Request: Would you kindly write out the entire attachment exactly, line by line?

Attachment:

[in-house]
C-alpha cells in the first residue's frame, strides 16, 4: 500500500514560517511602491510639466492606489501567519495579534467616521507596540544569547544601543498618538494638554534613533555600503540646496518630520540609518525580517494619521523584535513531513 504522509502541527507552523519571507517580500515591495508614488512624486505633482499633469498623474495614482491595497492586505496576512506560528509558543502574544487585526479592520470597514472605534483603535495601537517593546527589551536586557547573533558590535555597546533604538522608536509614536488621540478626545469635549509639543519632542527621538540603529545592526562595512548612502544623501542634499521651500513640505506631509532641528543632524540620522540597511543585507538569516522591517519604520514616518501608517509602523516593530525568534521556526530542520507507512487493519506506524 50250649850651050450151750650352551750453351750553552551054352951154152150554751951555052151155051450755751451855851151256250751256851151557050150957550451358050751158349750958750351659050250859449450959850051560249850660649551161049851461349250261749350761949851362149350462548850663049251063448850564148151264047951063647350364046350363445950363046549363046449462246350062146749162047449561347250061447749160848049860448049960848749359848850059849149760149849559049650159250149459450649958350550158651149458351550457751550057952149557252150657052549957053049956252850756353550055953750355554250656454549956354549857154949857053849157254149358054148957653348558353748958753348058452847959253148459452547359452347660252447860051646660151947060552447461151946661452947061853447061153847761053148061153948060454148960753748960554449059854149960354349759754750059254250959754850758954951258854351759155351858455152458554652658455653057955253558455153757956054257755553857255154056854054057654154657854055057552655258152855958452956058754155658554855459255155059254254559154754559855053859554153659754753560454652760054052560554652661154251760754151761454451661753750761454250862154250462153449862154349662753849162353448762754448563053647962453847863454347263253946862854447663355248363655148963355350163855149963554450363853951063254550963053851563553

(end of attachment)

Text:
[in-house]
C-alpha cells in the first residue's frame, strides 16, 4: 500500500514560517511602491510639466492606489501567519495579534467616521507596540544569547544601543498618538494638554534613533555600503540646496518630520540609518525580517494619521523584535513531513 504522509502541527507552523519571507517580500515591495508614488512624486505633482499633469498623474495614482491595497492586505496576512506560528509558543502574544487585526479592520470597514472605534483603535495601537517593546527589551536586557547573533558590535555597546533604538522608536509614536488621540478626545469635549509639543519632542527621538540603529545592526562595512548612502544623501542634499521651500513640505506631509532641528543632524540620522540597511543585507538569516522591517519604520514616518501608517509602523516593530525568534521556526530542520507507512487493519506506524 50250649850651050450151750650352551750453351750553552551054352951154152150554751951555052151155051450755751451855851151256250751256851151557050150957550451358050751158349750958750351659050250859449450959850051560249850660649551161049851461349250261749350761949851362149350462548850663049251063448850564148151264047951063647350364046350363445950363046549363046449462246350062146749162047449561347250061447749160848049860448049960848749359848850059849149760149849559049650159250149459450649958350550158651149458351550457751550057952149557252150657052549957053049956252850756353550055953750355554250656454549956354549857154949857053849157254149358054148957653348558353748958753348058452847959253148459452547359452347660252447860051646660151947060552447461151946661452947061853447061153847761053148061153948060454148960753748960554449059854149960354349759754750059254250959754850758954951258854351759155351858455152458554652658455653057955253558455153757956054257755553857255154056854054057654154657854055057552655258152855958452956058754155658554855459255155059254254559154754559855053859554153659754753560454652760054052560554652661154251760754151761454451661753750761454250862154250462153449862154349662753849162353448762754448563053647962453847863454347263253946862854447663355248363655148963355350163855149963554450363853951063254550963053851563553